As parents, we’re willing to go to great lengths to keep our children’s identities and personal information from falling into the wrong hands. We use parental control features on their devices, we teach them about the dangers of identity theft, and some parents even sign up their kids for identity protection services.
But what happens when someone else leaks our children’s personal information on the internet on purpose?
That’s called doxxing, and while we can’t do anything about the fact that some people are willing to stoop so low to harass or harm others, we can do something to prevent our kids from falling victim to doxxing.
In this guide, we’ll discuss exactly what doxxing is, what you can do to keep your children safe, and what you should do if doxxing ever happens to you or to someone in your family.
What Is Doxxing?
Doxxing is a form of cyberbullying. It’s the act of gathering someone’s personal information for the purpose of leaking it on the internet. We could best describe it as the online equivalent of writing “call for a good time” and then someone’s name and phone number on a public bathroom stall wall.
The idea is that the one who released the information isn’t causing direct harm to the victim. Their actions, however, could incite others to act on the leaked information, which could lead to identity theft, cyber or physical stalking, harassment, and death threats. In some cases, doxxing becomes so severe that it leads to mental trauma, suicide, or even murder.
Doxxing in Real Life: Between the 1990s and early 2000s, an anti-abortion activist collected personal information of doctors throughout the United States who perform abortions. He then posted the information on a website that came to be known as the Nuremberg Files. Since then, eight of the listed abortion providers have been murdered.1
Who Doxxes and Who Gets Doxxed?
Now here’s where we parents get involved.
Originally, the main targets of doxxing were high-profile individuals. These are your politicians, celebrities, people who hold high positions in companies, well-known members of the community, and so forth. That’s still the case today, with J.K. Rowling being one of the more recent high-profile victims.2 Activists, in particular, use doxxing to intimidate or harass those who go against their views.
With the rise of social media and online communities like Discord and Reddit, however, even regular Joes and Janes can fall victim to doxxing, including kids and teens.
How a teenager might end up on the wrong end of a doxxing attack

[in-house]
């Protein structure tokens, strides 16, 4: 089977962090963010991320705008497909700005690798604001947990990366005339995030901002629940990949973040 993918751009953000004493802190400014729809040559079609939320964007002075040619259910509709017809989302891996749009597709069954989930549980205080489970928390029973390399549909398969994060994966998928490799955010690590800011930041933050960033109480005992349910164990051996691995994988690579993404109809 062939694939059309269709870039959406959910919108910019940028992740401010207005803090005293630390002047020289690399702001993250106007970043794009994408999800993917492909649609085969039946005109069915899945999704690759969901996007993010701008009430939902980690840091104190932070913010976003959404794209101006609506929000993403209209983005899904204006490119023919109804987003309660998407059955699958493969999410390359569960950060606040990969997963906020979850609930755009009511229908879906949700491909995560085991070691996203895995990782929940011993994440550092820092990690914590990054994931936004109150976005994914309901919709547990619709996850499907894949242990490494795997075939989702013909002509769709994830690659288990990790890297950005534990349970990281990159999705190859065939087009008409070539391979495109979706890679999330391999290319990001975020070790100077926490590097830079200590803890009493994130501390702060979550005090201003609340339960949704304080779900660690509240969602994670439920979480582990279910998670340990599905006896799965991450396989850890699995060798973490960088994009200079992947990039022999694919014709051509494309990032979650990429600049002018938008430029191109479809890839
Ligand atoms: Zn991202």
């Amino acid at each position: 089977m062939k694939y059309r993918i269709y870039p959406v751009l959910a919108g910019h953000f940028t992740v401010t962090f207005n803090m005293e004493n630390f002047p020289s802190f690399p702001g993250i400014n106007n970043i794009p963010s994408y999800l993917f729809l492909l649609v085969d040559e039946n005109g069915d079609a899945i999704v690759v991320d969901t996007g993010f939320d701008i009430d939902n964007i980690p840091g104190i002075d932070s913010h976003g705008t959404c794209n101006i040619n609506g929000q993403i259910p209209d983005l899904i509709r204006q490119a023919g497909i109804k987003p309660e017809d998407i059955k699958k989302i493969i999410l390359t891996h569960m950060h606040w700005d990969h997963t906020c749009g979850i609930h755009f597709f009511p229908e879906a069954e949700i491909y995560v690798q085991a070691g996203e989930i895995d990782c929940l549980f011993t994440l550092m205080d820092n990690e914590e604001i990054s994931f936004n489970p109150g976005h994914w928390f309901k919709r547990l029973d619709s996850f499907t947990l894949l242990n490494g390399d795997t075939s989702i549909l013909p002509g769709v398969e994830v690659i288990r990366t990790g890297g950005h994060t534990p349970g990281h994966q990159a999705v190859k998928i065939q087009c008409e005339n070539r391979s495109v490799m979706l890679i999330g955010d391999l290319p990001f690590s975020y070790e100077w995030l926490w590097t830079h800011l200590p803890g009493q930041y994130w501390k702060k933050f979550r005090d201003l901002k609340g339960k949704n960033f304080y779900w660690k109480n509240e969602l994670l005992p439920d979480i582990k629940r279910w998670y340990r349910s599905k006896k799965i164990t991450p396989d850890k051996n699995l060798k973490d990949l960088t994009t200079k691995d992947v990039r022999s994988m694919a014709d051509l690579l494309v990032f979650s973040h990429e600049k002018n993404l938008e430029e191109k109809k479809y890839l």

Here’s a hypothetical but all-too-common story. A teenage gamer posted a comment on an online forum to express their thoughts on a certain video game. Another user disagreed and it turned into a heated keyboard war. Like most online arguments, they didn’t come to an agreement, and they eventually parted ways. Only, it didn’t end there.
The second user gathered the other’s personal information, social media links, home address, and phone number from his previous posts and then broadcasted them. He made sure to post the information in a forum where he knows members would agree with his views. Sure enough, forum members sent hate and spam messages to the victim’s accounts and even sent unsolicited pizza deliveries to his home.
The scenario above may just be made-up, but it perfectly describes doxxing among teenagers and their peers. It usually starts with something small — jealousy over a crush, losing an online game, or a friendly ribbing — but the outcome can escalate quickly. Add to that teenagers’ penchant for failing to realize the consequences of their actions, and the outcome can be disastrous.
Protecting Teenagers From Doxxing
Doxxing has existed almost as long as the modern internet has, and with how great a part the World Wide Web plays in our lives today, we should learn to live with the fact that doxxing is here to stay. But while we can’t prevent others from leaking personal information online, we can stop our children’s personal information from being uncovered in the first place. That’s the most crucial step in protecting teenagers from doxxing.
Perpetrators of doxxing often collect and put together breadcrumbs of personal information from numerous sources, such as:
- Social media profiles